Lombok is East of the Wallace Line and some bird species with Australasian affinities are therefore apparent. These include honeyeaters, cockatoos and green hanging parrots, in addition to species whose heartland is to the West including tits, weavers, and tailor-birds. Birdlife can be difficult to observe here due to the density of the forest, though if you have patience and are practiced at mimicry many species can be tempted out from cover – if you have the time to spare and the forbearance of your trekking partners.

The familiar long-tailed grey macaque (the Bali temple monkey) is common right up to the crater rim. Of much more interest is the rare ebony leaf monkey which inhabits these forests and whose soft hooting contact call often provides a soothing backdrop to the birdsong. Rusa deer and muntjacs more often heard than seen.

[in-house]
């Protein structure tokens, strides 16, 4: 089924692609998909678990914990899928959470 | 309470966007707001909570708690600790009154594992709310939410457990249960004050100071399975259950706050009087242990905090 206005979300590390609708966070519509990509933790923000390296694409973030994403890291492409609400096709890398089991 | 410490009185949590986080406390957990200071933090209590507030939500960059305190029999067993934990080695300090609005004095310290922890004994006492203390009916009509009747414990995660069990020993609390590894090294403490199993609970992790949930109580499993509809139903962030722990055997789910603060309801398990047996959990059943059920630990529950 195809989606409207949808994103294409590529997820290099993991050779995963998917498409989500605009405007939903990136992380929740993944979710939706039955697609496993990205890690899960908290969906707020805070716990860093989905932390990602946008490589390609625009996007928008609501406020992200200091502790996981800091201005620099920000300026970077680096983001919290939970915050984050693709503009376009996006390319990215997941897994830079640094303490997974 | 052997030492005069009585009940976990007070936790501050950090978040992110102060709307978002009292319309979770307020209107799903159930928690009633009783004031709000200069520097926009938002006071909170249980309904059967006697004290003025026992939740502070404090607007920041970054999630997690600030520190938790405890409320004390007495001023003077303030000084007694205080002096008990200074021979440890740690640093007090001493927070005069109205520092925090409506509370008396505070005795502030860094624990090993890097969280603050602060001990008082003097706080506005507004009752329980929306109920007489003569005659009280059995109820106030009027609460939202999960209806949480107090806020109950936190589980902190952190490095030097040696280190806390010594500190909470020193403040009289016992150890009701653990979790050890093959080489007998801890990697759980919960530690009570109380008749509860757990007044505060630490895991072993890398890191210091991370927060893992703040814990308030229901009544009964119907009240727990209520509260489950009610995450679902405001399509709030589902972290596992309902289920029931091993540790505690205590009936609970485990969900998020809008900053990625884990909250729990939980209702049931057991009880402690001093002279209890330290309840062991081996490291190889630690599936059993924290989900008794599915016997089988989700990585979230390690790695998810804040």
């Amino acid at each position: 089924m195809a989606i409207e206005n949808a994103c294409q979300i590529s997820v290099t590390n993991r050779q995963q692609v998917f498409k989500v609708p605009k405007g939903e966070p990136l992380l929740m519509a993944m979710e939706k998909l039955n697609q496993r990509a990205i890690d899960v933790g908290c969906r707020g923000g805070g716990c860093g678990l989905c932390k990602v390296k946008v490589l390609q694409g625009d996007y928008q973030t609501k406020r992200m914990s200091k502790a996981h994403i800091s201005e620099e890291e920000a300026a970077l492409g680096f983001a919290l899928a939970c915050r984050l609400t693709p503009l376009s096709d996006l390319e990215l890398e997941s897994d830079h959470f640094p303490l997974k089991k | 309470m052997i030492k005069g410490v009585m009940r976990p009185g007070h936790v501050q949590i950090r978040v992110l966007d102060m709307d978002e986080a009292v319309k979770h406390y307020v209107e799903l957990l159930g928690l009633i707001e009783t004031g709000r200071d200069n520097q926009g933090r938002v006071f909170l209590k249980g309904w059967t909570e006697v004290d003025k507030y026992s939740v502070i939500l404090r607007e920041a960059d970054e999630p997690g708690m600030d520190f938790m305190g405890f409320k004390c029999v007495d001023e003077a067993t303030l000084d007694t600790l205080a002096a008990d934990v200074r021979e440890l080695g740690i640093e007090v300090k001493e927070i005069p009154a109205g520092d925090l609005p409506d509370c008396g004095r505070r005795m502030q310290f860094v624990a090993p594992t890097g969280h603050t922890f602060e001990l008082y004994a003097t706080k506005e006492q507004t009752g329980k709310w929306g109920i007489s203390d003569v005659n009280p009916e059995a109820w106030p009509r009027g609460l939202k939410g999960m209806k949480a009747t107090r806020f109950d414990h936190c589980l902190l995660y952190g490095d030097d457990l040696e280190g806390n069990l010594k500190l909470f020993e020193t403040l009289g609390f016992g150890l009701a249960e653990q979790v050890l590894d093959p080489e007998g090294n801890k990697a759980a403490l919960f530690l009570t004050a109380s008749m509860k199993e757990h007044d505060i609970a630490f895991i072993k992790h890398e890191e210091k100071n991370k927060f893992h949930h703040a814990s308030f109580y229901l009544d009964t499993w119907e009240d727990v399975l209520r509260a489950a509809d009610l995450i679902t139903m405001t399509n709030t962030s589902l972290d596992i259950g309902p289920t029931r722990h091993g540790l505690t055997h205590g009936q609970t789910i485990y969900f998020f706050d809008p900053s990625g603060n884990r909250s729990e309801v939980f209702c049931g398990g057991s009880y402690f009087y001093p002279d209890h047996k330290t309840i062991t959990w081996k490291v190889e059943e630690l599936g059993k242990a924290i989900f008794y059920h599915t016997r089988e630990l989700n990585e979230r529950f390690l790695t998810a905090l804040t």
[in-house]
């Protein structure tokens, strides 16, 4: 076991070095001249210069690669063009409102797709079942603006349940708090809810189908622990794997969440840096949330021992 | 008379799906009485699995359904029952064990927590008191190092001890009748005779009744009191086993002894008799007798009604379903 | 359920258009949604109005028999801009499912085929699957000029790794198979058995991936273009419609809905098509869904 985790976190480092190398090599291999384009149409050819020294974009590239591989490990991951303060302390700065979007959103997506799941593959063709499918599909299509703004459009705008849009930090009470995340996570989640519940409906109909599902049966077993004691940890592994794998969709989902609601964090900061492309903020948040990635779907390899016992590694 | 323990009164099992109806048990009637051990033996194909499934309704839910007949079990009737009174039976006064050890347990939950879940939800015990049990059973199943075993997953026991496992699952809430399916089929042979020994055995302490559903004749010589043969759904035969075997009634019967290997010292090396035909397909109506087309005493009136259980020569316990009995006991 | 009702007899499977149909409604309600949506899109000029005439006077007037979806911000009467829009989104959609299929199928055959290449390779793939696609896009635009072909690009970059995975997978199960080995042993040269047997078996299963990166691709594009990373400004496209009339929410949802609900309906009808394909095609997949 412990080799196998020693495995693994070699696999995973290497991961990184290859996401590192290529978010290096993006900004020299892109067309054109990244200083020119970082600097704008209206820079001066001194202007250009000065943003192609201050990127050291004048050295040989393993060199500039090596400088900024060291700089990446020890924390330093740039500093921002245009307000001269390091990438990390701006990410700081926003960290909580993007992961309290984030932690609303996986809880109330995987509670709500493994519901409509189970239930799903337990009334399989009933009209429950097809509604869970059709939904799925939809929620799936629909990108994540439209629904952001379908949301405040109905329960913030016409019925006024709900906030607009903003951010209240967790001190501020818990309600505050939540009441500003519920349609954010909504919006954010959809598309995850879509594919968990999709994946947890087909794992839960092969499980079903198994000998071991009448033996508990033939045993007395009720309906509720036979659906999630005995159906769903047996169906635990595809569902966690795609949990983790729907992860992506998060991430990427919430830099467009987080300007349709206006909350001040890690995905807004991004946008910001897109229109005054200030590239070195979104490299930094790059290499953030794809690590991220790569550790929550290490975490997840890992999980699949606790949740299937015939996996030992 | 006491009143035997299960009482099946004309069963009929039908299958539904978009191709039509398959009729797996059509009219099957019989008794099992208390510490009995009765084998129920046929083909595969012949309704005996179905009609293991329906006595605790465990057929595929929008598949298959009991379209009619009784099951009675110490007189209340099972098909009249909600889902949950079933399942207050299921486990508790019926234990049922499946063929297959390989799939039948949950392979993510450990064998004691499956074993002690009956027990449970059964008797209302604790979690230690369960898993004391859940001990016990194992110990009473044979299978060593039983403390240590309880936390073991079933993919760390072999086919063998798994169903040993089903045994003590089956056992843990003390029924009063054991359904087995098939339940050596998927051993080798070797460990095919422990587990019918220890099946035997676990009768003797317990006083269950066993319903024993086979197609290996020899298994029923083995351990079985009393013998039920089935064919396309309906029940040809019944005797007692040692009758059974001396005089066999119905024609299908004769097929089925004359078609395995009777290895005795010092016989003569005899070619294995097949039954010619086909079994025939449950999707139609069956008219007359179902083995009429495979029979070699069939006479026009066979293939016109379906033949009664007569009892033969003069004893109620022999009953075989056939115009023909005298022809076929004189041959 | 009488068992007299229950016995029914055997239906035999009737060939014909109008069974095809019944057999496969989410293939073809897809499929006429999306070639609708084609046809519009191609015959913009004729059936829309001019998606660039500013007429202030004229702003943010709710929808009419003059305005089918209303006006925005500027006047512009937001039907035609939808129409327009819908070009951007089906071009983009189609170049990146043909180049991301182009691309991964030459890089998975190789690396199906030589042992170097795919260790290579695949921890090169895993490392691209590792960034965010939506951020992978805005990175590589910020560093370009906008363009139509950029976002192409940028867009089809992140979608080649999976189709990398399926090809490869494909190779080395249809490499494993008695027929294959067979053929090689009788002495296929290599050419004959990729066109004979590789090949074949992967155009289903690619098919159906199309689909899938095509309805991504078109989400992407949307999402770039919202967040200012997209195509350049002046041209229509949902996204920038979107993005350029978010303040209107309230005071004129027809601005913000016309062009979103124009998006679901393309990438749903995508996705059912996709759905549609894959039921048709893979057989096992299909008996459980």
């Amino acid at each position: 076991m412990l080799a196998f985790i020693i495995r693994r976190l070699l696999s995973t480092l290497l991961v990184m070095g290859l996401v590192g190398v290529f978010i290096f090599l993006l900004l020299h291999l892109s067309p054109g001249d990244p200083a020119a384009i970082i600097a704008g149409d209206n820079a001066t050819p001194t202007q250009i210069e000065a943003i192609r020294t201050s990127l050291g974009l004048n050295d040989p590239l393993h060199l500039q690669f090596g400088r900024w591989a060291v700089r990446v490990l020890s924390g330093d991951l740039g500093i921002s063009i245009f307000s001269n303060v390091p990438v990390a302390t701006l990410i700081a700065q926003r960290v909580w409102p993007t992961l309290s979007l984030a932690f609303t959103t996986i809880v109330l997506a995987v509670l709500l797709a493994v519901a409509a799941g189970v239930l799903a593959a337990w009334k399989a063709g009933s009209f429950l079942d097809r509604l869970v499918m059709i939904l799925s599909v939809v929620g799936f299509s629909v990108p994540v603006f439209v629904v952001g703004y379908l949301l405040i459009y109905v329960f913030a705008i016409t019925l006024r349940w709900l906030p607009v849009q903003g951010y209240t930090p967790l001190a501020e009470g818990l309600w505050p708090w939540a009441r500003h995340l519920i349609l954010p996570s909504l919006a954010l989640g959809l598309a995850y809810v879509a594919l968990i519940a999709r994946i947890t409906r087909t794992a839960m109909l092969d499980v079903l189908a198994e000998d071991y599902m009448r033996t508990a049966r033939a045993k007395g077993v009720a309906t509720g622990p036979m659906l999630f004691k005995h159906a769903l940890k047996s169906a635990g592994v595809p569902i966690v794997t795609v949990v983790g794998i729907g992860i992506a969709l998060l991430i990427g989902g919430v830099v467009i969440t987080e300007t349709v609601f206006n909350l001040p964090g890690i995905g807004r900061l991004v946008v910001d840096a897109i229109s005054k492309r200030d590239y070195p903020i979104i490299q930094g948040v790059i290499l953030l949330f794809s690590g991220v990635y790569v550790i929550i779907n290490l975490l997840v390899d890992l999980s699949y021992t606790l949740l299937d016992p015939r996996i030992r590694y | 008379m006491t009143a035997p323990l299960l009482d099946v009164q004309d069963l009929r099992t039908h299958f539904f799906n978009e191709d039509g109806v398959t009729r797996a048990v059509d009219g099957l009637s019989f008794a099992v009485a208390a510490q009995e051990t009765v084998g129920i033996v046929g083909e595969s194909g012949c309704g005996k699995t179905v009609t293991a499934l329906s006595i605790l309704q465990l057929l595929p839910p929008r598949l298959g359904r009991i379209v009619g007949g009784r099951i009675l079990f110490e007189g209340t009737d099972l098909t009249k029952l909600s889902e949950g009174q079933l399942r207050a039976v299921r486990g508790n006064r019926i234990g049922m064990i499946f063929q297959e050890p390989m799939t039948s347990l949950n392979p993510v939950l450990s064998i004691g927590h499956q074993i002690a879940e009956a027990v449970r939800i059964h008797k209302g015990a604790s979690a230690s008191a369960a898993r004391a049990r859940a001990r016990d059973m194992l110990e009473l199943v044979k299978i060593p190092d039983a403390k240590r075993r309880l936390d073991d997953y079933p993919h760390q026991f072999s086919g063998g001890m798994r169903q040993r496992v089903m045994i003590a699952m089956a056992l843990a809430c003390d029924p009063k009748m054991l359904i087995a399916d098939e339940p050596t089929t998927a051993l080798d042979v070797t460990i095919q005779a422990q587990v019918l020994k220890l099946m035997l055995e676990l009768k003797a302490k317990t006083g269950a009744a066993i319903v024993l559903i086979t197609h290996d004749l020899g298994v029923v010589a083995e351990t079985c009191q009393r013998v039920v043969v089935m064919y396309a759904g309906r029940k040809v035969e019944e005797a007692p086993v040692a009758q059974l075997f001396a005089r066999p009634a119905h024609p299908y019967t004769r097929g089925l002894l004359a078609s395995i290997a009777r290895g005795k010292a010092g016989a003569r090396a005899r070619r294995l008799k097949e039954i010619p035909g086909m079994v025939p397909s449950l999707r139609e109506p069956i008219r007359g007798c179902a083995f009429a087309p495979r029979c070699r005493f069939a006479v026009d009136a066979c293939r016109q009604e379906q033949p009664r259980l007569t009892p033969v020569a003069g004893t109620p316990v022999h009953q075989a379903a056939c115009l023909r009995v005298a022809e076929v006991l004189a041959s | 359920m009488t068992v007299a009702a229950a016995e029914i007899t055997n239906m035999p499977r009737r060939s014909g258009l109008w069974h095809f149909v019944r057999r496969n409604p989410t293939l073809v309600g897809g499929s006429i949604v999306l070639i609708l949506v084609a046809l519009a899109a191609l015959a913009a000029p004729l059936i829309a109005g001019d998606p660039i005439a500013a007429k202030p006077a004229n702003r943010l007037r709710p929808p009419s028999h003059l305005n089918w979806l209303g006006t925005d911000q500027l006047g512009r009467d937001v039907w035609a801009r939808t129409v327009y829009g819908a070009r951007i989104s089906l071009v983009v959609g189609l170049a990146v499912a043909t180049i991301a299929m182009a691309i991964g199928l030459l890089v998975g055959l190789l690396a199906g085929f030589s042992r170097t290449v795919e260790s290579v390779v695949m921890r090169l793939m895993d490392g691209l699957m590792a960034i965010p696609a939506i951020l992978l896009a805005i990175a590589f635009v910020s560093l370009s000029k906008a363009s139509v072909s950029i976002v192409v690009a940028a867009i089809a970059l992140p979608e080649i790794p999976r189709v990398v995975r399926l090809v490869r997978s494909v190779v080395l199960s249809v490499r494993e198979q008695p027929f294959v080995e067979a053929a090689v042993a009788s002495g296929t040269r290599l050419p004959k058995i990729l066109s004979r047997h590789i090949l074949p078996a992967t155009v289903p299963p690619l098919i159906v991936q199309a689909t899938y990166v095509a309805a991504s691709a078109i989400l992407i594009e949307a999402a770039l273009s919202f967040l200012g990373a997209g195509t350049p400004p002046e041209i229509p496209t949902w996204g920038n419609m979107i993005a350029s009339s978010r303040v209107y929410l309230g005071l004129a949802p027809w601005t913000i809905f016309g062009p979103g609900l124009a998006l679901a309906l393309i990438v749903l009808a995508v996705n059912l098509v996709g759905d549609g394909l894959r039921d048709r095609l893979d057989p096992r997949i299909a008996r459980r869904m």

Rinjani is best climbed during the April-November dry season. The trekking trails are generally closed during the rainy season. In recent years the early months of the ‘dry season’ have become more prone to rain and you should be prepared to encounter heavy rain and low visibility with slippery tracks underfoot at any time, particularly in the afternoon.

It gets very cold on the mountain above 2,000 m and nears freezing at the summit. Warm clothing is an absolute must.


Entry to the park costs Rp 310,000 (+-25 USD) per person. This fee is split up as follows: 13% to the national park authority, 62% to the Rinjani ecotourism trekking program and 25% for trek route maintenance etc. Although these fees should help maintain the path, the path still is littered with detritus thrown away by the guides and porters. it is strongly advised to seek guides who confirm in advance they respect the nature and traverse without littering.